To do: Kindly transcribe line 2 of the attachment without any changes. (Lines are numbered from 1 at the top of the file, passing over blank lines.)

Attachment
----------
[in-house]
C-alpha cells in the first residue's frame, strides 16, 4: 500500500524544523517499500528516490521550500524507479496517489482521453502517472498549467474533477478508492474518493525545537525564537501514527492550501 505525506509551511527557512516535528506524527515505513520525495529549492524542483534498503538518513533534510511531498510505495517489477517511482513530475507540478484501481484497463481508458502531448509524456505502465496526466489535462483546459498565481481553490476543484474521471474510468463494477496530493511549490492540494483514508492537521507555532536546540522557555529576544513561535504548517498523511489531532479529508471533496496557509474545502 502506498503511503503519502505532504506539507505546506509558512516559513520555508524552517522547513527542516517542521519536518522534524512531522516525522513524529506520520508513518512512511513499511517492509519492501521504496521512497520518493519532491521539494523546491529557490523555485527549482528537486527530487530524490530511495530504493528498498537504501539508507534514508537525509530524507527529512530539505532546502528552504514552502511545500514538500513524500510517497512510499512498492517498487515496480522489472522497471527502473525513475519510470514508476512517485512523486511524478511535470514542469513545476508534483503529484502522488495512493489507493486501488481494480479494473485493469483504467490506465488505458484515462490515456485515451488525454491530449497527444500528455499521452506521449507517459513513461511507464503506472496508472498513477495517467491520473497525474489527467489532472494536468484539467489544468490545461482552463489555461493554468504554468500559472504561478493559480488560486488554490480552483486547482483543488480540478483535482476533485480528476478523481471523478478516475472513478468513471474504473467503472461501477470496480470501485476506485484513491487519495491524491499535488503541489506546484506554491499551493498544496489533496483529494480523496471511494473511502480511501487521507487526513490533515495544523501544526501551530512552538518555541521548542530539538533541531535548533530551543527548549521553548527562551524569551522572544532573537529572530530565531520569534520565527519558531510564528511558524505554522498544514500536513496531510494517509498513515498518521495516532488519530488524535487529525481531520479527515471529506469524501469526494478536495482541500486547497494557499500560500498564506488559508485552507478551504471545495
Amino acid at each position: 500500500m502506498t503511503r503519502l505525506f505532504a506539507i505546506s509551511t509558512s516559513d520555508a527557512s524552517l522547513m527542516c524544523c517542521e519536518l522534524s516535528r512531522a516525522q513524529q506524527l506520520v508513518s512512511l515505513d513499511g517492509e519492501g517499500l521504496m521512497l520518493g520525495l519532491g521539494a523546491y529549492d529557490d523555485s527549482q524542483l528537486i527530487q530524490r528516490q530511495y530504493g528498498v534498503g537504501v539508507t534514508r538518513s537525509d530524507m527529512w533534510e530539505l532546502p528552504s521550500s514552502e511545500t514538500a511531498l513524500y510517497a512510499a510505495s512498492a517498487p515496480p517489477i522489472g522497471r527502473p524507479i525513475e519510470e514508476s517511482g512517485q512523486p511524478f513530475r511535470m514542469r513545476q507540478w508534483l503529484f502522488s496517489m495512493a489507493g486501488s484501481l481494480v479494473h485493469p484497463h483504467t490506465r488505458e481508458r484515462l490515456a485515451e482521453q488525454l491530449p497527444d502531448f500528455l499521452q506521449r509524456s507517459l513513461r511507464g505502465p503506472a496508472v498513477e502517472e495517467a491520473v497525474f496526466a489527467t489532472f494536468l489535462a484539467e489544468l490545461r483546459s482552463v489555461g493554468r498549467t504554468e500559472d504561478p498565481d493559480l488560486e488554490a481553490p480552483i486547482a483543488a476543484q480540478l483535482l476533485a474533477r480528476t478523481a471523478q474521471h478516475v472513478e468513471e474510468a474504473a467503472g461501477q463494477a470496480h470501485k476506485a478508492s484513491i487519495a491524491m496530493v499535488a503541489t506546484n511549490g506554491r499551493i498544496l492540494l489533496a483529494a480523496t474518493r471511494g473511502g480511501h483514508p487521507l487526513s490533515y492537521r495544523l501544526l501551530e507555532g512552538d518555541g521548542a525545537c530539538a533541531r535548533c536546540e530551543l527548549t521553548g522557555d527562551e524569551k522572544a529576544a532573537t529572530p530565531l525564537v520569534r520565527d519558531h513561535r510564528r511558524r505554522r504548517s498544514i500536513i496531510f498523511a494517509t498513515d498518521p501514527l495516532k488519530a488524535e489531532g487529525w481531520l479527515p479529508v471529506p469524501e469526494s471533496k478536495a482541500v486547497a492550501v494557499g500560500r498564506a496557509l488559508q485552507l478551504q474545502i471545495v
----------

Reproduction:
C-alpha cells in the first residue's frame, strides 16, 4: 500500500524544523517499500528516490521550500524507479496517489482521453502517472498549467474533477478508492474518493525545537525564537501514527492550501 505525506509551511527557512516535528506524527515505513520525495529549492524542483534498503538518513533534510511531498510505495517489477517511482513530475507540478484501481484497463481508458502531448509524456505502465496526466489535462483546459498565481481553490476543484474521471474510468463494477496530493511549490492540494483514508492537521507555532536546540522557555529576544513561535504548517498523511489531532479529508471533496496557509474545502 502506498503511503503519502505532504506539507505546506509558512516559513520555508524552517522547513527542516517542521519536518522534524512531522516525522513524529506520520508513518512512511513499511517492509519492501521504496521512497520518493519532491521539494523546491529557490523555485527549482528537486527530487530524490530511495530504493528498498537504501539508507534514508537525509530524507527529512530539505532546502528552504514552502511545500514538500513524500510517497512510499512498492517498487515496480522489472522497471527502473525513475519510470514508476512517485512523486511524478511535470514542469513545476508534483503529484502522488495512493489507493486501488481494480479494473485493469483504467490506465488505458484515462490515456485515451488525454491530449497527444500528455499521452506521449507517459513513461511507464503506472496508472498513477495517467491520473497525474489527467489532472494536468484539467489544468490545461482552463489555461493554468504554468500559472504561478493559480488560486488554490480552483486547482483543488480540478483535482476533485480528476478523481471523478478516475472513478468513471474504473467503472461501477470496480470501485476506485484513491487519495491524491499535488503541489506546484506554491499551493498544496489533496483529494480523496471511494473511502480511501487521507487526513490533515495544523501544526501551530512552538518555541521548542530539538533541531535548533530551543527548549521553548527562551524569551522572544532573537529572530530565531520569534520565527519558531510564528511558524505554522498544514500536513496531510494517509498513515498518521495516532488519530488524535487529525481531520479527515471529506469524501469526494478536495482541500486547497494557499500560500498564506488559508485552507478551504471545495